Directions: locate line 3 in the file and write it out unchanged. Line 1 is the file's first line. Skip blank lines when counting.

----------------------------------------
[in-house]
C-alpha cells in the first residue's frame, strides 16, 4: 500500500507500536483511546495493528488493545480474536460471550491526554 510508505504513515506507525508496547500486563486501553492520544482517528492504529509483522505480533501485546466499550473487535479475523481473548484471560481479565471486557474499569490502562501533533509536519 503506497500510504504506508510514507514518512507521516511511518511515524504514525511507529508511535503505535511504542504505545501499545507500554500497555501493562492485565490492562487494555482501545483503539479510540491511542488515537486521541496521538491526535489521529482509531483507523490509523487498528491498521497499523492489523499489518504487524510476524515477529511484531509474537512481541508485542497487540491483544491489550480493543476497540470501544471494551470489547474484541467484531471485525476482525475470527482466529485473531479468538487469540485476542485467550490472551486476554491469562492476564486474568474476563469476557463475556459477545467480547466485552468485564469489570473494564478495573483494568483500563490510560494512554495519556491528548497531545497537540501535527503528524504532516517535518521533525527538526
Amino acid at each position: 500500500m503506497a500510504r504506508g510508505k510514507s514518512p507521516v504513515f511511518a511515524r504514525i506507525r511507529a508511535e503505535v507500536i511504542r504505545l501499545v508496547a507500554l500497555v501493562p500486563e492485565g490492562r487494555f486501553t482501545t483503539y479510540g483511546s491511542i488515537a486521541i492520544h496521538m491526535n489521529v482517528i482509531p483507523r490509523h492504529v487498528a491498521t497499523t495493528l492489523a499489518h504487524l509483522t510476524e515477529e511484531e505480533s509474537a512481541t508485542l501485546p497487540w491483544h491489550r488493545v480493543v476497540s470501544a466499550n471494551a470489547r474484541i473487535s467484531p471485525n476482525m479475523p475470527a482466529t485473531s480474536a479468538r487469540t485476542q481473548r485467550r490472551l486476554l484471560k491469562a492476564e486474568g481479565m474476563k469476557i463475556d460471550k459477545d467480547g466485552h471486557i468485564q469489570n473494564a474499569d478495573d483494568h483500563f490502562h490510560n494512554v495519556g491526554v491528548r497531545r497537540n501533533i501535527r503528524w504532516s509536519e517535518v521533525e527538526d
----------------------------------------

Amino acid at each position: 500500500m503506497a500510504r504506508g510508505k510514507s514518512p507521516v504513515f511511518a511515524r504514525i506507525r511507529a508511535e503505535v507500536i511504542r504505545l501499545v508496547a507500554l500497555v501493562p500486563e492485565g490492562r487494555f486501553t482501545t483503539y479510540g483511546s491511542i488515537a486521541i492520544h496521538m491526535n489521529v482517528i482509531p483507523r490509523h492504529v487498528a491498521t497499523t495493528l492489523a499489518h504487524l509483522t510476524e515477529e511484531e505480533s509474537a512481541t508485542l501485546p497487540w491483544h491489550r488493545v480493543v476497540s470501544a466499550n471494551a470489547r474484541i473487535s467484531p471485525n476482525m479475523p475470527a482466529t485473531s480474536a479468538r487469540t485476542q481473548r485467550r490472551l486476554l484471560k491469562a492476564e486474568g481479565m474476563k469476557i463475556d460471550k459477545d467480547g466485552h471486557i468485564q469489570n473494564a474499569d478495573d483494568h483500563f490502562h490510560n494512554v495519556g491526554v491528548r497531545r497537540n501533533i501535527r503528524w504532516s509536519e517535518v521533525e527538526d